3 grey gap year adventures to add to your bucket list
According to the Yahoo research, the top five travel experiences for Brits over 60 are:
- A trip to the Northern Lights, Iceland
- Walking through the wild countryside of New Zealand
- Eating pasta on the Amalfi coast
- Drinking rum on the beach in the Caribbean
- Island hopping in Greece.
If you’re thinking about heading overseas for months on a grey gap year, here are three great adventures to whet your appetite.
- Interrailing around Europe
While it might be the archetypal student holiday, interrailing is a great way of seeing Europe by train. With a flexible pass, you can travel between 33 European countries for up to three months at a time.
Many interrailing trips start in Paris, then you can head through Belgium and the Netherlands. The trip from Amsterdam to Berlin is an enjoyable six- to seven- hour journey, and you can then look east towards Warsaw, six hours away, or head two hours to Dresden.
Prague is then just over the border, from where you can continue south-east to Vienna, on to Budapest, or five hours south to Verona. If you then fancy some luxury, you could return to London on the Venice Simplon-Orient-Express – a decadent way to end your trip.
- India and south Asia
A traditional destination for gap years, Asia offers the chance to immerse yourself in new cultures and cuisine.
You can start by flying to Mumbai to explore Rajasthan, and on to Jaipur before enjoying a safari within the Ranthambore National Park and a visit to the Taj Mahal. From Delhi you can fly to Guwahati to visit the Kamakhya Temple and to visit a tea estate to see what makes Assam tea world-famous.
Once you’ve seen the sights and sounds of India, fly to Colombo and visit the Pinnawala Elephant Orphanage before travelling to Kandy. Here, visit the Temple of the Tooth, before driving to Nuwara Eliya.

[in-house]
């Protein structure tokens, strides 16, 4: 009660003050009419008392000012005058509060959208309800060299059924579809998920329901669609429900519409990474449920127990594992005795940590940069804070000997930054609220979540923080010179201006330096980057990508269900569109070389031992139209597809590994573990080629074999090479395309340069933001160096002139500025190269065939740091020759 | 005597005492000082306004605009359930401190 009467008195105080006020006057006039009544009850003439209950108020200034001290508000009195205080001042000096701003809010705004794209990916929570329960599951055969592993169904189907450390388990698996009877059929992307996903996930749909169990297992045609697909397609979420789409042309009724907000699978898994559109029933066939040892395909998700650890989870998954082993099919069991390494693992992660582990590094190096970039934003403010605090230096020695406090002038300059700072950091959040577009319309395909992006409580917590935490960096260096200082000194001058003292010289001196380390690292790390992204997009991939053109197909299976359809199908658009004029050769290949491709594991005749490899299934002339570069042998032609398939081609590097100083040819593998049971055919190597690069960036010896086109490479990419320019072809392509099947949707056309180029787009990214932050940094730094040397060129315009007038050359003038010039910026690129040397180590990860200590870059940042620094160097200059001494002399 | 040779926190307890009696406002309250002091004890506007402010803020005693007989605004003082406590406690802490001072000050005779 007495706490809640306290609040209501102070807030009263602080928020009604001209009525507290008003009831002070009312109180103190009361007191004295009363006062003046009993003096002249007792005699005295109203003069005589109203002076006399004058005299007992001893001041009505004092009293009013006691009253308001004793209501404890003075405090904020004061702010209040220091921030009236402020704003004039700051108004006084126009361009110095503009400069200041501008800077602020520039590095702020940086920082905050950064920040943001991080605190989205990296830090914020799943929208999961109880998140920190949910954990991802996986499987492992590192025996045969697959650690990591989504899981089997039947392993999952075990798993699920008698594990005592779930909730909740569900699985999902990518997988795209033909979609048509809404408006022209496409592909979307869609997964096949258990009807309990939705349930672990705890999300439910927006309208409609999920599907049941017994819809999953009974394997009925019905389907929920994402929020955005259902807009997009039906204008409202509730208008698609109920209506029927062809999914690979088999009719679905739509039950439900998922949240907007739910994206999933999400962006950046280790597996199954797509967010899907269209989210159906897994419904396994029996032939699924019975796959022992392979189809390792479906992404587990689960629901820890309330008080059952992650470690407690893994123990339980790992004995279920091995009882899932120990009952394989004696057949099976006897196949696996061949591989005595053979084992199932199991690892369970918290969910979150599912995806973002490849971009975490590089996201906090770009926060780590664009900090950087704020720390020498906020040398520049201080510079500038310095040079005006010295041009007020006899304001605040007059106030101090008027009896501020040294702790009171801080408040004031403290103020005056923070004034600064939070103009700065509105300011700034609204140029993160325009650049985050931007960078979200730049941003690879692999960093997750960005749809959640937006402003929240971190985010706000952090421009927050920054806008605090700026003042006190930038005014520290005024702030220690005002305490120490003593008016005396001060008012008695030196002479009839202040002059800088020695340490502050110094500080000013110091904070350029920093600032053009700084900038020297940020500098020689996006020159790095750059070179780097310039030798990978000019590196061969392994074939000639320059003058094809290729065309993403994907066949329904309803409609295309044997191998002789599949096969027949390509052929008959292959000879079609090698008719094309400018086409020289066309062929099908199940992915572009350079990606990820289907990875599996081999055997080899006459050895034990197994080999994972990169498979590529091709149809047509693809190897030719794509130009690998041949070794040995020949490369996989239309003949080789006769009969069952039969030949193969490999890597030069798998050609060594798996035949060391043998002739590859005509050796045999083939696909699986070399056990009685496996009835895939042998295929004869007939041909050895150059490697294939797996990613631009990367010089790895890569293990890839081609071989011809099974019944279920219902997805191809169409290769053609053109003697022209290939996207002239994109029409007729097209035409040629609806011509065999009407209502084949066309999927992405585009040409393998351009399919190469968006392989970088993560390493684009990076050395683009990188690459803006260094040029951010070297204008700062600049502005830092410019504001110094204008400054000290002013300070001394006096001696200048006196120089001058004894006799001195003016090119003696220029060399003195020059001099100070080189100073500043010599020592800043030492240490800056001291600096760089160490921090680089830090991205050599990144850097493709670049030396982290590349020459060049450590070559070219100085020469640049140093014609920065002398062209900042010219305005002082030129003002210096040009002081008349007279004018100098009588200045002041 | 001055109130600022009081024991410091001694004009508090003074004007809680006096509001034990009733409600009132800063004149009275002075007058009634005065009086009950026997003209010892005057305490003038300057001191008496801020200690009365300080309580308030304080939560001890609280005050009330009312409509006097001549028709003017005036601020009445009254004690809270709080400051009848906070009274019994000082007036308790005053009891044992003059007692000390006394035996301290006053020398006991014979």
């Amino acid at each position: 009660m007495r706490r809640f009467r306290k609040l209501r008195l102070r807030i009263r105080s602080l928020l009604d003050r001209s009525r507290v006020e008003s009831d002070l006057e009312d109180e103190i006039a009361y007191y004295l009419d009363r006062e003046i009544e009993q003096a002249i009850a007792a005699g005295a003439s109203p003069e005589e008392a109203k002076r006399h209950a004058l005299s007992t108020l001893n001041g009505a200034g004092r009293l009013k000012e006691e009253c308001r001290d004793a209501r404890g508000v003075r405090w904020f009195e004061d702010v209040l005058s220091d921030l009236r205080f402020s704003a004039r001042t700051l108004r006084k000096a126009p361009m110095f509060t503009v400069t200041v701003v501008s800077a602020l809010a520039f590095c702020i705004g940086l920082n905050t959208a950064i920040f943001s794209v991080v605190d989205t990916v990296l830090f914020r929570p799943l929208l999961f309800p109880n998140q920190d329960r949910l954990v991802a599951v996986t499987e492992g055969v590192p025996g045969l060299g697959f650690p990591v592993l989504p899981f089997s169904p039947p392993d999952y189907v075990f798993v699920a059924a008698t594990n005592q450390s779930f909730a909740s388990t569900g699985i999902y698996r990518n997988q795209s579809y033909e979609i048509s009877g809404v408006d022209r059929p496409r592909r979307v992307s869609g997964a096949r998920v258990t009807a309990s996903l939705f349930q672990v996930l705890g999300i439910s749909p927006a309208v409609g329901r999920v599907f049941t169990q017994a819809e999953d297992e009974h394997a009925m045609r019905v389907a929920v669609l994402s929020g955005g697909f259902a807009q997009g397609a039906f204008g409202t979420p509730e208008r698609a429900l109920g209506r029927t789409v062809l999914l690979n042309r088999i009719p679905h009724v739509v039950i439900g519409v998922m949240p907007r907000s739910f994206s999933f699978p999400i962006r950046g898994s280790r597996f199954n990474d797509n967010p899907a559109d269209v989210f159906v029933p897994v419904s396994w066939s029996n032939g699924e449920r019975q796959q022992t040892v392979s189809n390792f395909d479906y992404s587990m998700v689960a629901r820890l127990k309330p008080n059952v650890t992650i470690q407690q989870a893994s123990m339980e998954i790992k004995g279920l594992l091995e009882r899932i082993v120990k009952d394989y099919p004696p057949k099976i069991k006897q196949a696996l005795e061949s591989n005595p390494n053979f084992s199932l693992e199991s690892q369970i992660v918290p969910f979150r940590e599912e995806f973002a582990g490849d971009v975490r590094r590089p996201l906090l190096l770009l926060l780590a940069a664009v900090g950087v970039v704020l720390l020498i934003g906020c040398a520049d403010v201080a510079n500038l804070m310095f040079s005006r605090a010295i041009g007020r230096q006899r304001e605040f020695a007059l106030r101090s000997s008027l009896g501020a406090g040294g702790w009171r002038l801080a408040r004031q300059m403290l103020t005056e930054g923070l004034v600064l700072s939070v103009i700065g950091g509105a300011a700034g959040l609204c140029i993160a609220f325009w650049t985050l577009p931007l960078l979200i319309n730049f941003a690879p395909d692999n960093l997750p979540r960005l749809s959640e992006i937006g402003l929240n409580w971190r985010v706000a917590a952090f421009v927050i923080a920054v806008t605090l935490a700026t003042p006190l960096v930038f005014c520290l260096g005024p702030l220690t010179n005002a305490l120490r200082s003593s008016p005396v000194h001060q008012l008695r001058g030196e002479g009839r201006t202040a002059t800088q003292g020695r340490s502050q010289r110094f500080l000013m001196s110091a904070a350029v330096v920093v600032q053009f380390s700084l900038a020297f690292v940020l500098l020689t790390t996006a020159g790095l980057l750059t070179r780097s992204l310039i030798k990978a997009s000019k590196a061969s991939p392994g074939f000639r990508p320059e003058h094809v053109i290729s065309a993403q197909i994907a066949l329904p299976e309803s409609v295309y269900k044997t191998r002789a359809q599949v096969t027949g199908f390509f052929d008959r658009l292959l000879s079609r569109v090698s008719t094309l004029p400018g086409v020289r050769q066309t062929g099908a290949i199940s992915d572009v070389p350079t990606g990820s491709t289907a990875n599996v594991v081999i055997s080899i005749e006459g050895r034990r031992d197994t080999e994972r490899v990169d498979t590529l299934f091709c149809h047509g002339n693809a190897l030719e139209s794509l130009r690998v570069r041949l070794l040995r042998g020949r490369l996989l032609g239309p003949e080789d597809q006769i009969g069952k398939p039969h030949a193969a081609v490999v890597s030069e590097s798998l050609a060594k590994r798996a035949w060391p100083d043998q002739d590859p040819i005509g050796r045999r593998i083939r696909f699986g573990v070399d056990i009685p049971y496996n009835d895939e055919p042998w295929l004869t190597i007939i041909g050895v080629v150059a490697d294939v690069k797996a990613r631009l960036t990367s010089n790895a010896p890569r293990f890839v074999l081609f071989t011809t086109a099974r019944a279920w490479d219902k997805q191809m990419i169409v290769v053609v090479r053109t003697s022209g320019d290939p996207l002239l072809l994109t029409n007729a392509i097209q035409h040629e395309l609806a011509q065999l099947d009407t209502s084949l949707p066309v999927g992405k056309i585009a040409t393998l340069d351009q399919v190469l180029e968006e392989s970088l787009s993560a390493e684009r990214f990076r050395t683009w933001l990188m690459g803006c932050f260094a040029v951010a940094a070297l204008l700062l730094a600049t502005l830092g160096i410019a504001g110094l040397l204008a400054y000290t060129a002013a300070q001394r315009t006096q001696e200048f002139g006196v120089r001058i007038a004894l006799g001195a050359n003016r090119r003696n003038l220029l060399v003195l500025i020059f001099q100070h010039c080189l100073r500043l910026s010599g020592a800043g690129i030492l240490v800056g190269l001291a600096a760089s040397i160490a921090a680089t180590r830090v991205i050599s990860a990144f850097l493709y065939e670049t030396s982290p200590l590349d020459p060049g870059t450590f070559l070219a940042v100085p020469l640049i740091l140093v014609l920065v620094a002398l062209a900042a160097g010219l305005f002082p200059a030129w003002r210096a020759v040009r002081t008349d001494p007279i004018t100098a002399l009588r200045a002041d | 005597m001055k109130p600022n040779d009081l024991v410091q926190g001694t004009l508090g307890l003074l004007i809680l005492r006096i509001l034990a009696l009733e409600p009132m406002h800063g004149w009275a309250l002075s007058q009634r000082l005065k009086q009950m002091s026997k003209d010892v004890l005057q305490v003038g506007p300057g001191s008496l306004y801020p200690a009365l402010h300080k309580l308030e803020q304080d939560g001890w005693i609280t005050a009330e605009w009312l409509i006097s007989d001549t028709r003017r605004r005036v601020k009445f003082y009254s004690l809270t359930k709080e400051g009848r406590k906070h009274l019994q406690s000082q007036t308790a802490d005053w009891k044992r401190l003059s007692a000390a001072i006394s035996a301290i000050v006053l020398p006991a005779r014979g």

You can then fly to Kuala Lumpur and wend your way northbound through Malaysia and Thailand, before a trip to Angkor Wat in Cambodia and up to the stunning Ha Long Bay north Vietnam – thousands of islands forming a spectacular seascape of limestone pillars.
- North America
The “Route 66” holiday is an all-time classic road trip that’s been etched into American folklore by those migrating west during the Great Depression of the 1930s.
Starting in Chicago, the 2,000-mile trip takes you through the heart of the USA. You’ll cross through eight states and visit incredible cities including Pontiac, St Louis, Oklahoma City, and Albuquerque before you reach your destination in sunny Santa Monica, Los Angeles.
En route you’ll want to take a detour to the Grand Canyon to see one of the natural wonders of the world, and perhaps to Las Vegas to experience the lights and sounds of this amazing desert city.
Get in touch
If you’re hoping to travel extensively when you retire, we can help you to create a financial plan that enables you to live out all your dreams.
To find out more, please get in touch. Email firstname.lastname@example.org or call us on 01454 416653.